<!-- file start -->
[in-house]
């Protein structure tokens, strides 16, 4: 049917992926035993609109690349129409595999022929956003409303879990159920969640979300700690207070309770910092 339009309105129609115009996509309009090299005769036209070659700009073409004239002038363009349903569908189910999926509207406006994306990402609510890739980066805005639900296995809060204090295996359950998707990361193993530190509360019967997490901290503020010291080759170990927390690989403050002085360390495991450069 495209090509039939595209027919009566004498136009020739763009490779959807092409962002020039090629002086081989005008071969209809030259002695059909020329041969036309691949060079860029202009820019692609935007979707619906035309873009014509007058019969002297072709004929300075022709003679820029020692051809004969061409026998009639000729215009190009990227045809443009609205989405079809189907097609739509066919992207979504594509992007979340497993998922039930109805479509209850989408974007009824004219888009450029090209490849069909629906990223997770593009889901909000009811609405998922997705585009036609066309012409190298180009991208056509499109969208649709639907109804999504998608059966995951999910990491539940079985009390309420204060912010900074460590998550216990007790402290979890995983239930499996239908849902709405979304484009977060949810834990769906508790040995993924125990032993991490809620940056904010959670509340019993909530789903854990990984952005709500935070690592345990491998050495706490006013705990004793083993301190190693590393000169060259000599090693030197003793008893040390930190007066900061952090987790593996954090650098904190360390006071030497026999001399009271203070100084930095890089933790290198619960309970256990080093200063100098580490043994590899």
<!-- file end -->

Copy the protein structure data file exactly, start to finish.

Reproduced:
[in-house]
């Protein structure tokens, strides 16, 4: 049917992926035993609109690349129409595999022929956003409303879990159920969640979300700690207070309770910092 339009309105129609115009996509309009090299005769036209070659700009073409004239002038363009349903569908189910999926509207406006994306990402609510890739980066805005639900296995809060204090295996359950998707990361193993530190509360019967997490901290503020010291080759170990927390690989403050002085360390495991450069 495209090509039939595209027919009566004498136009020739763009490779959807092409962002020039090629002086081989005008071969209809030259002695059909020329041969036309691949060079860029202009820019692609935007979707619906035309873009014509007058019969002297072709004929300075022709003679820029020692051809004969061409026998009639000729215009190009990227045809443009609205989405079809189907097609739509066919992207979504594509992007979340497993998922039930109805479509209850989408974007009824004219888009450029090209490849069909629906990223997770593009889901909000009811609405998922997705585009036609066309012409190298180009991208056509499109969208649709639907109804999504998608059966995951999910990491539940079985009390309420204060912010900074460590998550216990007790402290979890995983239930499996239908849902709405979304484009977060949810834990769906508790040995993924125990032993991490809620940056904010959670509340019993909530789903854990990984952005709500935070690592345990491998050495706490006013705990004793083993301190190693590393000169060259000599090693030197003793008893040390930190007066900061952090987790593996954090650098904190360390006071030497026999001399009271203070100084930095890089933790290198619960309970256990080093200063100098580490043994590899």